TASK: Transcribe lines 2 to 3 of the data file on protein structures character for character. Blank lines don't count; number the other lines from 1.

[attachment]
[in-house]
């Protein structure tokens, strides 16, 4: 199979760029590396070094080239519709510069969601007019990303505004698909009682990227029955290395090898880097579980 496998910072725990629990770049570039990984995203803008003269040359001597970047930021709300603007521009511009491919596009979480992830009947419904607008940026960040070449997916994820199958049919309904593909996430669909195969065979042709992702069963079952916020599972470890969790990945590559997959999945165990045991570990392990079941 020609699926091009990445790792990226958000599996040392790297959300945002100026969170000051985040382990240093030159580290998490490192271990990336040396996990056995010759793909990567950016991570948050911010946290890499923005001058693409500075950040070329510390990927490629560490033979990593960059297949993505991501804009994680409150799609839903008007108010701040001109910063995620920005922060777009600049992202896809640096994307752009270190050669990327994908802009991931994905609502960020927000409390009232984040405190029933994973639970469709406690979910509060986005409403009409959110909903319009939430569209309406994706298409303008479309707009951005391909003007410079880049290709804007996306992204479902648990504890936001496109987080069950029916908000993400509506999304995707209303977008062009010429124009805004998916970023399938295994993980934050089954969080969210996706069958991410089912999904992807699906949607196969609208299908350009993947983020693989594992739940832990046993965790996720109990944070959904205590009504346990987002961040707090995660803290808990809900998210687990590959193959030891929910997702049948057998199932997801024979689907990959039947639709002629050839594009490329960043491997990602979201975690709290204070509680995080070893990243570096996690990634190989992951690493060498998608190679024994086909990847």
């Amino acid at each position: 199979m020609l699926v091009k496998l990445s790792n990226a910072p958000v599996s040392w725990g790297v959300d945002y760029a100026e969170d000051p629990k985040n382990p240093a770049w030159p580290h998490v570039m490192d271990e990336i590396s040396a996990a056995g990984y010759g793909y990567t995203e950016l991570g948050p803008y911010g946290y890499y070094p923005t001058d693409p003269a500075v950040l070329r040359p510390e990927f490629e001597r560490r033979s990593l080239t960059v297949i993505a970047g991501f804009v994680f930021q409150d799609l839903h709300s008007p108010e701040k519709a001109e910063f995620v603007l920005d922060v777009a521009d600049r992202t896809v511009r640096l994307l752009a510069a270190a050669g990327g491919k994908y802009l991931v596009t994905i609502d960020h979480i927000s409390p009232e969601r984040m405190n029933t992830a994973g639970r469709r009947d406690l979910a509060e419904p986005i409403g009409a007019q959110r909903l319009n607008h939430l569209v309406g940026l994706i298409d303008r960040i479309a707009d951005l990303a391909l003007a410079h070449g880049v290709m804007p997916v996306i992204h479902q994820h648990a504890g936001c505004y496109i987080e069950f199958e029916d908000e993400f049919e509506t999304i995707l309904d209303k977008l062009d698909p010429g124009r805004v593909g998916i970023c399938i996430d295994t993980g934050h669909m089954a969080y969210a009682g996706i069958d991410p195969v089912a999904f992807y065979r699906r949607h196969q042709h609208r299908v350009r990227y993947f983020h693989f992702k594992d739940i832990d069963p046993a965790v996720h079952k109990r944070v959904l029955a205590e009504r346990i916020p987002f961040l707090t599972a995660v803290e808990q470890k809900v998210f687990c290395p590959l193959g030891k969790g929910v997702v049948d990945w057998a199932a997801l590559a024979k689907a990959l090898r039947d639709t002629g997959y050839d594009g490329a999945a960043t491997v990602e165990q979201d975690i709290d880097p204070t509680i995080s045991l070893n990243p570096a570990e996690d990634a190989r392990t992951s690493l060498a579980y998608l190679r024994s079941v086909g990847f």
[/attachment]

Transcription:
């Protein structure tokens, strides 16, 4: 199979760029590396070094080239519709510069969601007019990303505004698909009682990227029955290395090898880097579980 496998910072725990629990770049570039990984995203803008003269040359001597970047930021709300603007521009511009491919596009979480992830009947419904607008940026960040070449997916994820199958049919309904593909996430669909195969065979042709992702069963079952916020599972470890969790990945590559997959999945165990045991570990392990079941 020609699926091009990445790792990226958000599996040392790297959300945002100026969170000051985040382990240093030159580290998490490192271990990336040396996990056995010759793909990567950016991570948050911010946290890499923005001058693409500075950040070329510390990927490629560490033979990593960059297949993505991501804009994680409150799609839903008007108010701040001109910063995620920005922060777009600049992202896809640096994307752009270190050669990327994908802009991931994905609502960020927000409390009232984040405190029933994973639970469709406690979910509060986005409403009409959110909903319009939430569209309406994706298409303008479309707009951005391909003007410079880049290709804007996306992204479902648990504890936001496109987080069950029916908000993400509506999304995707209303977008062009010429124009805004998916970023399938295994993980934050089954969080969210996706069958991410089912999904992807699906949607196969609208299908350009993947983020693989594992739940832990046993965790996720109990944070959904205590009504346990987002961040707090995660803290808990809900998210687990590959193959030891929910997702049948057998199932997801024979689907990959039947639709002629050839594009490329960043491997990602979201975690709290204070509680995080070893990243570096996690990634190989992951690493060498998608190679024994086909990847």
């Amino acid at each position: 199979m020609l699926v091009k496998l990445s790792n990226a910072p958000v599996s040392w725990g790297v959300d945002y760029a100026e969170d000051p629990k985040n382990p240093a770049w030159p580290h998490v570039m490192d271990e990336i590396s040396a996990a056995g990984y010759g793909y990567t995203e950016l991570g948050p803008y911010g946290y890499y070094p923005t001058d693409p003269a500075v950040l070329r040359p510390e990927f490629e001597r560490r033979s990593l080239t960059v297949i993505a970047g991501f804009v994680f930021q409150d799609l839903h709300s008007p108010e701040k519709a001109e910063f995620v603007l920005d922060v777009a521009d600049r992202t896809v511009r640096l994307l752009a510069a270190a050669g990327g491919k994908y802009l991931v596009t994905i609502d960020h979480i927000s409390p009232e969601r984040m405190n029933t992830a994973g639970r469709r009947d406690l979910a509060e419904p986005i409403g009409a007019q959110r909903l319009n607008h939430l569209v309406g940026l994706i298409d303008r960040i479309a707009d951005l990303a391909l003007a410079h070449g880049v290709m804007p997916v996306i992204h479902q994820h648990a504890g936001c505004y496109i987080e069950f199958e029916d908000e993400f049919e509506t999304i995707l309904d209303k977008l062009d698909p010429g124009r805004v593909g998916i970023c399938i996430d295994t993980g934050h669909m089954a969080y969210a009682g996706i069958d991410p195969v089912a999904f992807y065979r699906r949607h196969q042709h609208r299908v350009r990227y993947f983020h693989f992702k594992d739940i832990d069963p046993a965790v996720h079952k109990r944070v959904l029955a205590e009504r346990i916020p987002f961040l707090t599972a995660v803290e808990q470890k809900v998210f687990c290395p590959l193959g030891k969790g929910v997702v049948d990945w057998a199932a997801l590559a024979k689907a990959l090898r039947d639709t002629g997959y050839d594009g490329a999945a960043t491997v990602e165990q979201d975690i709290d880097p204070t509680i995080s045991l070893n990243p570096a570990e996690d990634a190989r392990t992951s690493l060498a579980y998608l190679r024994s079941v086909g990847f």